You can view the report on their web site

  4. Anonymous says:

    This is probably the most biased article I have ever read on CNS. I encourage everyone to take the time to watch the video on YouTube. The debate between Hill, Ezzard and Saunders is a frank and informative discussion about pensions in general as well as the ill-conceived recent amendments to the law. far from the way CNS has spun this I think most viewers will form a different opinion if they take the time to watch.

  5. ANONYMOUS says:

    At the time of the 2008 financial crisis, a Warren Buffett quote was very applicable – “ you can’t tell who is swimming naked, until the tide goes out” – how far out is Cayman’s tide…….

  6. Anonymous says:

    “(14) An administrator who does not comply with subsections (9), (11) or (13) commits an offence and is liable on summary conviction to a fine of ten thousand dollars or to imprisonment for a term of one year, or to both.”

    • Anonymous says:

      If my money was there and it ends up that Fidelity can’t pay it out, that building going be the first protest location in Cayman!

      No jokes.

    • Anonymous says:

      That is only applicable in countries that enjoy the rule of law.

  7. Anonymous says:

    The Fidelity pension was a joke anyway. Longest bull market in history and even as a low risk investor, they still failed to meet targets. How is that even possible?

    • Anonymous says:

      Papa Trump was good to my pension like it or not!

      • Anonymous says:

        Don’t count on Papa Trump. He is about to gut your pension with something known as a tax cut. Oh you are so foolish you Trump supporters.

      • Hubert says:

        The upcoming Trump payroll tax cut will crucify your Social Security. How can Americans be so stupid?

  8. Anonymous says:

    Brett has a point to a degree. Some people see their pension as a tax and don’t realise that they are going to need that money way down the line for essential living costs – food, bills etc. Not the wave runner or jewelry they buying now.

    He’s just worded everything all wrong. Bad PR.

    • briggs says:

      why not make the Pension fund attractive???…..give back better rate then bank savings account…make it a place to keep your money, keep it increasing and keep it safe???

    • Anonymous says:

      Bad attitude more like. It’s the damn law, get it sorted, we don’t need opinions, just the service the law requires you to give, period.

    • Anonymous says:

      10.29am Down the line of 1000 pm that doesn’t cover bills and feed ya!

  9. Anonymous says:

    Imagine losing your job during Covid and then reading this. How does he know someone doesn’t need their funds? Not everyone’s life is an open book and he needs to mind his own business along with others who seem to have an opinion on persons financial situation.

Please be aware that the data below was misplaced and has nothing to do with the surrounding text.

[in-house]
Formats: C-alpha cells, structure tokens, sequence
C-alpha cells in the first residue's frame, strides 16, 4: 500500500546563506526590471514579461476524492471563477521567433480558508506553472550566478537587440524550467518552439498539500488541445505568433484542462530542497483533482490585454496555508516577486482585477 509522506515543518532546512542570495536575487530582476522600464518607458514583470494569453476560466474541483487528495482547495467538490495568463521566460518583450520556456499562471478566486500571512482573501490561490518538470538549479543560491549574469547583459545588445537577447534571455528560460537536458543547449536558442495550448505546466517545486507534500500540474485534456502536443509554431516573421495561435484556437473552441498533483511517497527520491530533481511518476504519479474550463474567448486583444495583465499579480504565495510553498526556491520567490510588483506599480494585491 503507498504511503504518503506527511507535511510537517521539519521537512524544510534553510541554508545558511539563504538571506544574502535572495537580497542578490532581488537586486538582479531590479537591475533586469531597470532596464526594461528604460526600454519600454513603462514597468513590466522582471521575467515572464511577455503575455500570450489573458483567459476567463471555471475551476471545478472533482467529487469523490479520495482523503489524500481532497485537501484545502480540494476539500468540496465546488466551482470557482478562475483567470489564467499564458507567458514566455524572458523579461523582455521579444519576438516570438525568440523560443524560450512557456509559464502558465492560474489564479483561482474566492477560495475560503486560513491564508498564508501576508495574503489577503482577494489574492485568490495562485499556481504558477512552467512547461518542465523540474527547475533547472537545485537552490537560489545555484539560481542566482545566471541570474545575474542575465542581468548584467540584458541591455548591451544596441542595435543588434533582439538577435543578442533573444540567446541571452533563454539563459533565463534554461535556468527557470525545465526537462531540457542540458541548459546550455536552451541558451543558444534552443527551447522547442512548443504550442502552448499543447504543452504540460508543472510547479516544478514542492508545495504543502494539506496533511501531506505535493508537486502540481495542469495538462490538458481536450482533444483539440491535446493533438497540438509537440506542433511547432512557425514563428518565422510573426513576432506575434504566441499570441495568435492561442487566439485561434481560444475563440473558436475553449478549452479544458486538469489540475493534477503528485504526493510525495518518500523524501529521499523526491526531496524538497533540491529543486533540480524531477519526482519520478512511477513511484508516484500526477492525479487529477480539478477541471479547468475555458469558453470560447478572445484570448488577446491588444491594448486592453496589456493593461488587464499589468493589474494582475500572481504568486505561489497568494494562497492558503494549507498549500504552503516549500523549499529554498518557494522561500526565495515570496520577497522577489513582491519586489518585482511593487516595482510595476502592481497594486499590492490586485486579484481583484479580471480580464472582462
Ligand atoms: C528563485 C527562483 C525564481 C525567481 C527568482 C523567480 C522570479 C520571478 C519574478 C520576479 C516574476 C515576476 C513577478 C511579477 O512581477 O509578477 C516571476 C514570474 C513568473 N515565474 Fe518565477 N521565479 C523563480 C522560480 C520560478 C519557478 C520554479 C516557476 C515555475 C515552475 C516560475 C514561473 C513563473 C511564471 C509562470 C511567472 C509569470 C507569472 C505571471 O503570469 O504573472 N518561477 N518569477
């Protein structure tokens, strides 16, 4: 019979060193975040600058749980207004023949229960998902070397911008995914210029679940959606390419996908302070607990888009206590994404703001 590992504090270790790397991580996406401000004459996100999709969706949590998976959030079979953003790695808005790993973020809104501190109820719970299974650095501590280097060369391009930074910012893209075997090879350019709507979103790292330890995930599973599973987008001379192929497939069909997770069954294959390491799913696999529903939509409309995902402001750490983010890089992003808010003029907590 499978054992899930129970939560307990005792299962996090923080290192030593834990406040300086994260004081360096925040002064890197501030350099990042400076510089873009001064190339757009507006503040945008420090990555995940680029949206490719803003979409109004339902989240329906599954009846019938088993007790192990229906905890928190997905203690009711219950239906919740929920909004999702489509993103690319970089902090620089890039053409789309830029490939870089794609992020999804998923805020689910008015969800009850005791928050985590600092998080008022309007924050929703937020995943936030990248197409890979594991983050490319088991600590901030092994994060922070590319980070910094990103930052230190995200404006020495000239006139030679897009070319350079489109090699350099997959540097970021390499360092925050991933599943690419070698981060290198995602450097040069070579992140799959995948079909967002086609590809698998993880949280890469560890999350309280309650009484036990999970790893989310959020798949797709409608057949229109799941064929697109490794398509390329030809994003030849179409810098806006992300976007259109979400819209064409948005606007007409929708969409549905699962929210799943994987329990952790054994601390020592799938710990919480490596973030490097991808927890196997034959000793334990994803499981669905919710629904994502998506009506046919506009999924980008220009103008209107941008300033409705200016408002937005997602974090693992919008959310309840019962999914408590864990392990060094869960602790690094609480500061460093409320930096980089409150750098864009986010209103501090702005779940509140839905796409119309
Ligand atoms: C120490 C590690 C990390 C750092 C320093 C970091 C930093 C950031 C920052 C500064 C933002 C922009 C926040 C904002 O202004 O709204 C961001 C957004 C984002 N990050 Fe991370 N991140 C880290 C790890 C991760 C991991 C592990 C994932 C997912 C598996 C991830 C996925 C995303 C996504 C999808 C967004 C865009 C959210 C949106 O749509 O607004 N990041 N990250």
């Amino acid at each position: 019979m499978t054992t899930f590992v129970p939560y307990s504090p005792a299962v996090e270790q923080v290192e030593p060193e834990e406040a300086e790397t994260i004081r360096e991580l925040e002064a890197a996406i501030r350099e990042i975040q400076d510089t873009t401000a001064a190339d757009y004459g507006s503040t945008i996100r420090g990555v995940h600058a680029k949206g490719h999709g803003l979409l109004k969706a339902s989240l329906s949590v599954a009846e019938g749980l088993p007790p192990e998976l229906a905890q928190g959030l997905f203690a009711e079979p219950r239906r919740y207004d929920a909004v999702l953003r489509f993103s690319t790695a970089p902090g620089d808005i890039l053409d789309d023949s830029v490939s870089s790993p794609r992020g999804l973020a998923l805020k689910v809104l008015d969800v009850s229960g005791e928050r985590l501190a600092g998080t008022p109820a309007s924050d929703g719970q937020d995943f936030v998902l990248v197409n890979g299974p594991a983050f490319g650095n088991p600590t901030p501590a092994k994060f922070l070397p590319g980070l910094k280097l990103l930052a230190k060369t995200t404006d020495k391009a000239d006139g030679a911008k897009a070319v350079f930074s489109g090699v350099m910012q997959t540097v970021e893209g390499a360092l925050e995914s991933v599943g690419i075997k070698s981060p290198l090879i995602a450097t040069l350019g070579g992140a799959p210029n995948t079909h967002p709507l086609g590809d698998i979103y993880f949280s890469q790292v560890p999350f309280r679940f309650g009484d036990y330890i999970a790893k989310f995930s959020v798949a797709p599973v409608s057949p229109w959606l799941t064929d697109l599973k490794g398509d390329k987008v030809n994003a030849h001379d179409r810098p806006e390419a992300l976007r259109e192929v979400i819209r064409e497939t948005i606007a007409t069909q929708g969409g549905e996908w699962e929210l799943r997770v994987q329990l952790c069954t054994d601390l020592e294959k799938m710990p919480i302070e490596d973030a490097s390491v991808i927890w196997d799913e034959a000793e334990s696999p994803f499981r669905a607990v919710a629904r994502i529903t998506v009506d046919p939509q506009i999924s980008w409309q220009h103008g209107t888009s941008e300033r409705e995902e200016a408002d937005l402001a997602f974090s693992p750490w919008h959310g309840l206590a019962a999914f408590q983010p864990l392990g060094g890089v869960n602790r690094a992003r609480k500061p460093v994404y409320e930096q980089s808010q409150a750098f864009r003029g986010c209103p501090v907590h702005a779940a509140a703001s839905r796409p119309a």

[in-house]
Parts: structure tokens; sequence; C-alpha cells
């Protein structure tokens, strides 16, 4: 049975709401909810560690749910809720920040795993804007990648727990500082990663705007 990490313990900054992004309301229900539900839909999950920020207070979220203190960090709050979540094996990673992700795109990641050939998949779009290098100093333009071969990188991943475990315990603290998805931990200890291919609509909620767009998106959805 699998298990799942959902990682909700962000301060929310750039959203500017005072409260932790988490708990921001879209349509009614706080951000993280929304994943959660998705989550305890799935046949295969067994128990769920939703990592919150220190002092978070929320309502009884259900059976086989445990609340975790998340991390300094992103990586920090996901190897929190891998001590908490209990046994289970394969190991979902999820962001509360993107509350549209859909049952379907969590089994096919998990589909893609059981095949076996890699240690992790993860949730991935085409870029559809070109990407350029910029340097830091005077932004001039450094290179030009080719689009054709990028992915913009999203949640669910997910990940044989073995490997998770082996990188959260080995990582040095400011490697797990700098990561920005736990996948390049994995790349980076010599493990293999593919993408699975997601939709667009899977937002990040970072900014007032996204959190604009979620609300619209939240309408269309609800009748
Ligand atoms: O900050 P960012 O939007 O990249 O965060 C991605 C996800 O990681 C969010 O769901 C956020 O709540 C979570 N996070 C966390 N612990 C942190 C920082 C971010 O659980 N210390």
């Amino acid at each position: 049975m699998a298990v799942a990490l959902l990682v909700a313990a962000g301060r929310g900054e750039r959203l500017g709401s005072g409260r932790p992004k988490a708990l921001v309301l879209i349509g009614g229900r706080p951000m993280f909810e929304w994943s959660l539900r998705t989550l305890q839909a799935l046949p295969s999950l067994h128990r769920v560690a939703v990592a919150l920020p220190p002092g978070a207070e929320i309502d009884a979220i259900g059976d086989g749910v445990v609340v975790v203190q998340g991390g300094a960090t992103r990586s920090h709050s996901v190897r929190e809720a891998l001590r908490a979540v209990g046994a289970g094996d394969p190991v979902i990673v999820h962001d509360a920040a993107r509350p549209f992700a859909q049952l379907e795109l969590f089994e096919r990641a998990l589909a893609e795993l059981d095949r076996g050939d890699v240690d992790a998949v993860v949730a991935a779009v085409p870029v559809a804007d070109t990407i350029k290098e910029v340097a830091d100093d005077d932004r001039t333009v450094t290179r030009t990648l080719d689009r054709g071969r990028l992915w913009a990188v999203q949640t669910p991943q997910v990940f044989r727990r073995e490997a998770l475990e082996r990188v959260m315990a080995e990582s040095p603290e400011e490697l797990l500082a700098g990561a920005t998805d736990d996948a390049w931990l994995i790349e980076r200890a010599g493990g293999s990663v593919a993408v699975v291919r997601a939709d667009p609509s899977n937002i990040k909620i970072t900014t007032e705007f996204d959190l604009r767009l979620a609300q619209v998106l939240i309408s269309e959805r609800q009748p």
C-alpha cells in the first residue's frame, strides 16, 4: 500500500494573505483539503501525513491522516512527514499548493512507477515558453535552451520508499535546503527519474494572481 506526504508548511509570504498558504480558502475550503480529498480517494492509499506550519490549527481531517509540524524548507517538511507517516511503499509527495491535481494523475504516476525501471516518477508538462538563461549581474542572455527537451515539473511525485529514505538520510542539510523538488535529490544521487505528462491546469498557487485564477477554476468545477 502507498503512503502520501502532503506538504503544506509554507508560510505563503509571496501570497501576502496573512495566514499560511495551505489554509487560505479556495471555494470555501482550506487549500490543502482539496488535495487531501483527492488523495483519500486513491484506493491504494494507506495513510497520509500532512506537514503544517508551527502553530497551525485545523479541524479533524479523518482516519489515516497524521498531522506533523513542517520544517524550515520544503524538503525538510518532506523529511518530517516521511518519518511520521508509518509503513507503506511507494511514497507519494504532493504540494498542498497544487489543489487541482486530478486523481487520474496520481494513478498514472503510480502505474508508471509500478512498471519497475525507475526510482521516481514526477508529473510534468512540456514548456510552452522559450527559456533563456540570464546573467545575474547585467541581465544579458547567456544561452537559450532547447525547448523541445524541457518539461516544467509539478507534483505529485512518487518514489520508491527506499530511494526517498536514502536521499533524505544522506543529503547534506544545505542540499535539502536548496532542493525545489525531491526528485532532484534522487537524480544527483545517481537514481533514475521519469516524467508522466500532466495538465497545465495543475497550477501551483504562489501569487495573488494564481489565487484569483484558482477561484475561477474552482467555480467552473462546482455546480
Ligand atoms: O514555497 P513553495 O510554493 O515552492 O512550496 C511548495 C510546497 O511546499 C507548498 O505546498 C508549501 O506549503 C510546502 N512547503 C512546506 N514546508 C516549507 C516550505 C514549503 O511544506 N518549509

10. Anonymous says:

    No statement at all from the DLP, Premier, or Commissioner of Police..crickets

    I just don’t understand why these people are allowed to cower and hide when these situations are so blatant.

    Writing tickets for speeding and tint seem to be the most important crime these days..

  11. Anonymous says:

    CNS,can you enquire of the DLP, CIMA or Financial Crimes Unit for a statement on this situation and if they are doing an investigation.

    I know that as usual nothing happens but they should be put on record as to this situation. I think this is the first time in history that a CEO of a financial institution has come in to the Legislative Assembly and admitted that he has broken the law and will continue to flaunt the law.

    This will not look good on us internationally and doing nothing means that Cayman Government is complicit with allowing this company to continue to break the law.

    • Anonymous says:

      So, I have listened to his representations at the PAC meeting and he made some excellent points, some of which have been taken out of context.
      1. He has broken the law with respect to not being able to meet the 45 day deadline as he advised government from the beginning. He needed 60 days as many of the investments of the Fund are held in Europe and Asia and strike NAVs every 45 days so it was impossible from the beginning for him to comply. He was not suggesting he broke the law deliberately. The issue is government set a time frame he could not possibly meet.
      2. Many employers have stolen money from their employees by not making the contributions after deducting 5% from their pay cheque. This is what really needs investigating and prosecuting.Imagine being unemployed and needing money, only to find out your employer never made your contributions so there is nothing for you to withdraw. Name and shame those employers.